Feathery Cassia Senna artemisioidesFeathery Cassia (also called “Old Man Senna”)  Senna artemisioides (sometimes sold as Cassia artemisoides).  This Native to Australia has silvery-grey, needle-like foliage and is 3 to 5 ft tall and wide with an airy open structure. It can take full sun or partial shade and likes well draining soil. Beginning in late fall, it covers itself with a profusion of yellow ¾ inch clusters of 5 to 8 flowers puff balls of flowers that can continue into early summer when the shrub takes a rest, to start again in late fall.  Its  reddish-brown flattened, 1½ inch long narrow seedpods hang on for a long period of time, but in the heat of summer this provides an attractive contrast to the silvery foliage. It is very drought tolerant but looks best with moderate to regular water.

Grevillea ‘Poorinda Constance’

Grevillea Poorinda ConstanceGrevilleas are evergreen shrubs and trees most of which come to us from Australia.  Of the many that we can grow in our County this one displays an open, graceful growth and can reach 8 ft tall by 12 ft wide.  Its needle-like, deep green 1 inch long leaves are almost white beneath. The shrub produces clusters of orange-red flowers in winter and spring and intermittently at other times. It needs full sun or partial shade and little or no water.  As a spectacular screening or specimen shrub it will mask unsightly views or provide privacy.



 Aloe  Aloe arborescens

Aloe arborescensThe Aloes are primarily South African natives that range in size from 6 inch to tree-like, but all form rosettes of fleshy, pointed leaves.  To me, this is the most striking and imposing Aloe as it forms a large, rounded shrub-colony that over the years can reach 10 ft high and wide.  Branching stems carry big clumps of grey-green, spiny-edged leaves.   Is is easy to grow in well-drained soil, can take  full sun or shade and salt spray,  needs  little water but can take more.  This makes them nice companions to perennials that have similar water- and drainage needs. Its foliage can be damaged at 27 F but will in most cases rebound.  In winter, this plant produces spiky torch-like clusters of bright brick-red flowers.  A variegated form is also available.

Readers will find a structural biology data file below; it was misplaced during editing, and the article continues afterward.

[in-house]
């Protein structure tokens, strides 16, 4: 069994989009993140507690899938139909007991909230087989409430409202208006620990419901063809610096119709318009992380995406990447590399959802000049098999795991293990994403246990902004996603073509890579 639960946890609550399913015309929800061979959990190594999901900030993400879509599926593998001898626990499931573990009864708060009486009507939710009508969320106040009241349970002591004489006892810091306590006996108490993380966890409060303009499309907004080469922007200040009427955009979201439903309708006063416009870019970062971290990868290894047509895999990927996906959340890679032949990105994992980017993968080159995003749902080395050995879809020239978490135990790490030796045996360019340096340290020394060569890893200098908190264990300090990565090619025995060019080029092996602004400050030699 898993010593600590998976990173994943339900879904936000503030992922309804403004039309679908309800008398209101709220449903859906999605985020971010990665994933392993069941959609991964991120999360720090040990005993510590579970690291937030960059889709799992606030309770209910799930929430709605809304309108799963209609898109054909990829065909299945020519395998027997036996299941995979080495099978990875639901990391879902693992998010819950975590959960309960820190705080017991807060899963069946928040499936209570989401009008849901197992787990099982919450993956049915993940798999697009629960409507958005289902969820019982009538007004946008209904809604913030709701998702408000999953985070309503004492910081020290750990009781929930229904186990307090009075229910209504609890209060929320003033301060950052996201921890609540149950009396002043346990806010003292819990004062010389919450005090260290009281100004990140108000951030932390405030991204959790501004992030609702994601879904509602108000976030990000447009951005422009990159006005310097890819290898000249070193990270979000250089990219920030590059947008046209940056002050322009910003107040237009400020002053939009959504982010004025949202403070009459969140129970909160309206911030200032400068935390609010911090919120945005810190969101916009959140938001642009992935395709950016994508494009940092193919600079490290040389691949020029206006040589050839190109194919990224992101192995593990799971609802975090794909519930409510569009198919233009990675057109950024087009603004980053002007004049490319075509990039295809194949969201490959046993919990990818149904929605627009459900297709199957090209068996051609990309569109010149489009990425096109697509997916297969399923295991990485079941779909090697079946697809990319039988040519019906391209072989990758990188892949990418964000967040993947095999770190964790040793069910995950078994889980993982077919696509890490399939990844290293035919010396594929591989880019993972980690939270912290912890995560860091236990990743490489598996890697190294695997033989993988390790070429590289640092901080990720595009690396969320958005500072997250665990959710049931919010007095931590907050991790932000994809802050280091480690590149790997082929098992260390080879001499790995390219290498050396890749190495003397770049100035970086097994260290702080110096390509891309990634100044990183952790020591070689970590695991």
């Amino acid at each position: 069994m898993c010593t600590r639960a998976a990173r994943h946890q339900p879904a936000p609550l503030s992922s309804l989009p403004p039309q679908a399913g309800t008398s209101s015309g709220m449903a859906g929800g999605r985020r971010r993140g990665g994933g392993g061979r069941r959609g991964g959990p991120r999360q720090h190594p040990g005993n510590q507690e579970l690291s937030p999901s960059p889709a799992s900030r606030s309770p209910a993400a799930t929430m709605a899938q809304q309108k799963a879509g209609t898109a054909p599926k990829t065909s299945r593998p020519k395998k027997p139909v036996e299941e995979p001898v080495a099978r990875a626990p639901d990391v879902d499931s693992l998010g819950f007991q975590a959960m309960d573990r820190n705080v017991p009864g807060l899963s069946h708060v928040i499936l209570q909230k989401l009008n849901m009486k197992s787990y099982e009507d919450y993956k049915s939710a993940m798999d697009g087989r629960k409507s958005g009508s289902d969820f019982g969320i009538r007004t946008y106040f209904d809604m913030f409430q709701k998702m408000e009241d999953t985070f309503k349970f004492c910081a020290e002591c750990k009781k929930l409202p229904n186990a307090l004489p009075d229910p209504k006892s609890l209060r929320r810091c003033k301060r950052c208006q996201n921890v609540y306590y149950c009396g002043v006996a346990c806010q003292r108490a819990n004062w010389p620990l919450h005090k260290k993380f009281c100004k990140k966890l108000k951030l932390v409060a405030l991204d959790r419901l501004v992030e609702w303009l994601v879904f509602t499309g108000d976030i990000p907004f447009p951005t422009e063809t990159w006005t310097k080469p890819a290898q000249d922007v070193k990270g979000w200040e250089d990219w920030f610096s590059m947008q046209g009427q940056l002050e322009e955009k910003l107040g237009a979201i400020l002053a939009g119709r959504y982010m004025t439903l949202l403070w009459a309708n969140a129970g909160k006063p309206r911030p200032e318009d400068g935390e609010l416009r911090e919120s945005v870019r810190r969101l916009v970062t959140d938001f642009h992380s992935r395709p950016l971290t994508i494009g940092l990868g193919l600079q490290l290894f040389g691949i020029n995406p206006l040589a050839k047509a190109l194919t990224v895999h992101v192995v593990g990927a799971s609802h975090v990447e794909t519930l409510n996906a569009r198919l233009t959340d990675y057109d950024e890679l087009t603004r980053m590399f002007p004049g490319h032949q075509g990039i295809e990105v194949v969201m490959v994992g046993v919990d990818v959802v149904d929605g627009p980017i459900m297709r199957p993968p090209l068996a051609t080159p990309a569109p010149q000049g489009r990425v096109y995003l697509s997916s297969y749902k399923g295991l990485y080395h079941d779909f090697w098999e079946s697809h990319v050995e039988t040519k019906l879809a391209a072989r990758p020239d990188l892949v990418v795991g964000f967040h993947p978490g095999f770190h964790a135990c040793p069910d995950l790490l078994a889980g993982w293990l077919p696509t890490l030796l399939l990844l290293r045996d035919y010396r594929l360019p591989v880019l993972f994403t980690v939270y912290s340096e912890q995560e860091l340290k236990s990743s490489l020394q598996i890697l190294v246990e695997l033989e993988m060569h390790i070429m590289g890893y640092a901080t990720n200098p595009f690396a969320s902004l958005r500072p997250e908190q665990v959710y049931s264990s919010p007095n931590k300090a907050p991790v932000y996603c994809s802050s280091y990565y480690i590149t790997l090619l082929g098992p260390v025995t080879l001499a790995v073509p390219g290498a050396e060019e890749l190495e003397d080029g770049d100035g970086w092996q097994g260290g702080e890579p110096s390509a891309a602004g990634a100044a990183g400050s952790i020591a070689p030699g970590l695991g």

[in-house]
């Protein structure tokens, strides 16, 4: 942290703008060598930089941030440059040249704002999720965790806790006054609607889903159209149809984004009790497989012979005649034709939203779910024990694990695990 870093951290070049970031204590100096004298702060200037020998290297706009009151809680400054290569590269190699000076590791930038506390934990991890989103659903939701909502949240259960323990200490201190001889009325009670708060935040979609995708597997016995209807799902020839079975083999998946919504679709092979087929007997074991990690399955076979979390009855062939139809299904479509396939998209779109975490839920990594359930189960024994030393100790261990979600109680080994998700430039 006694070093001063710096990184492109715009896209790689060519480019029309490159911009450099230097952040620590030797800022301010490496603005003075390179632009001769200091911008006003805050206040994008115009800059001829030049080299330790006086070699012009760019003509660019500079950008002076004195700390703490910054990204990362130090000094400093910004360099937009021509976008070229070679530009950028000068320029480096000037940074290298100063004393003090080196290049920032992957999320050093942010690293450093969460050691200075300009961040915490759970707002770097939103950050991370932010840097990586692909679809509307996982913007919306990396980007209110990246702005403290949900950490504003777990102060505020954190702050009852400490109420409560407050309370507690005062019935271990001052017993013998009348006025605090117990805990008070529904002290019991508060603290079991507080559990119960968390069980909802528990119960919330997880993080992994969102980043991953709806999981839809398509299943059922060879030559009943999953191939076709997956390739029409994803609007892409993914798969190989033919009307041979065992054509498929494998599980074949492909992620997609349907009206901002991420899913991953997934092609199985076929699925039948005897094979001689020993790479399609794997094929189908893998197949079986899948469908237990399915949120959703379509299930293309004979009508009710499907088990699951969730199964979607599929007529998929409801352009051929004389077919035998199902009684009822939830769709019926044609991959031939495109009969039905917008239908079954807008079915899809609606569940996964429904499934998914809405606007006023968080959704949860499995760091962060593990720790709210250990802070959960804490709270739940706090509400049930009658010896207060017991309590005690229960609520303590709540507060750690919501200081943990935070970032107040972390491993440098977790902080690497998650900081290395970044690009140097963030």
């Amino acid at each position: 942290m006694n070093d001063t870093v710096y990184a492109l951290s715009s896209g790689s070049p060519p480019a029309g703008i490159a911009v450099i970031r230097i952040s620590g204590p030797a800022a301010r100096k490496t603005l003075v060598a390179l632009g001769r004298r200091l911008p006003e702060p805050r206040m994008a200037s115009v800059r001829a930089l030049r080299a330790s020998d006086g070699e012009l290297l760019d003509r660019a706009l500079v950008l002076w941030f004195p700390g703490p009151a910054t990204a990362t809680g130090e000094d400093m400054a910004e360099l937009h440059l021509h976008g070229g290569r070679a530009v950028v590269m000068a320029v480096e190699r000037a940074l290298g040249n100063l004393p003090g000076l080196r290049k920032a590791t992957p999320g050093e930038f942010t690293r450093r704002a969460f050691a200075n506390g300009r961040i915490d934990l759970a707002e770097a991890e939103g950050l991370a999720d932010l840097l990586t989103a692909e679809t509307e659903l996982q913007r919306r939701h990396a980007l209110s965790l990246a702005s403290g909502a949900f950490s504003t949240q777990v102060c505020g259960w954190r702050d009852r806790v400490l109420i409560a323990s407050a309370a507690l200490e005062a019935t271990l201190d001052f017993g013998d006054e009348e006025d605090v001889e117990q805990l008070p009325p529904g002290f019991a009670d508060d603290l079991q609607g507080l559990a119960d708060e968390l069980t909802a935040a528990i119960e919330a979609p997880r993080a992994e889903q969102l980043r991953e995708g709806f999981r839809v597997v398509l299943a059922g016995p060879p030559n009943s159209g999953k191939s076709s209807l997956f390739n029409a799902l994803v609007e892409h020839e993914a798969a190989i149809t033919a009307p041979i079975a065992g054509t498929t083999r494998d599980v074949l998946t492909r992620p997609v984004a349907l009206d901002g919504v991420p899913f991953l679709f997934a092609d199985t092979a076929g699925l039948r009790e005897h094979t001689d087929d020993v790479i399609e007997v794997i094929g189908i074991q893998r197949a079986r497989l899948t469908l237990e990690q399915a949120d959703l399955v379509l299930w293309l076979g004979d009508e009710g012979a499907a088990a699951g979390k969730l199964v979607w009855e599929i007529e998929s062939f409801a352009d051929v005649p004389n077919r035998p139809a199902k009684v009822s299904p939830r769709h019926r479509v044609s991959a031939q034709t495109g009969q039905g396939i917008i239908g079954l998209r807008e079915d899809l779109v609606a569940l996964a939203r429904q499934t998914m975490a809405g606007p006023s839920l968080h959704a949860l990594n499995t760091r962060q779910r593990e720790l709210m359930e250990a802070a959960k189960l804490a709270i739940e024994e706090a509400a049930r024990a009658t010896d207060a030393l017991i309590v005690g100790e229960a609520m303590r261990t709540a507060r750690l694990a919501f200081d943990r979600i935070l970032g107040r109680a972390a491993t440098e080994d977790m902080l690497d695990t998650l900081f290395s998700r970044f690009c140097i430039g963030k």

Cotyledon Cotyledon orbiculata

Cotyledon orbiculataThis south African native can quickly reach 2 ft tall, about 2 ft wide.  Its fleshy paddle leaves may be green edged with red or whitish-gray, depending on variety; its sports drooping orange-red bell-shaped flowers from late fall into spring.  This succulent is suitable for the drought resistant landscaping and needs excellent drainage.  Tolerant of light frosts, it is easy to propagate from cuttings and makes a great container plant.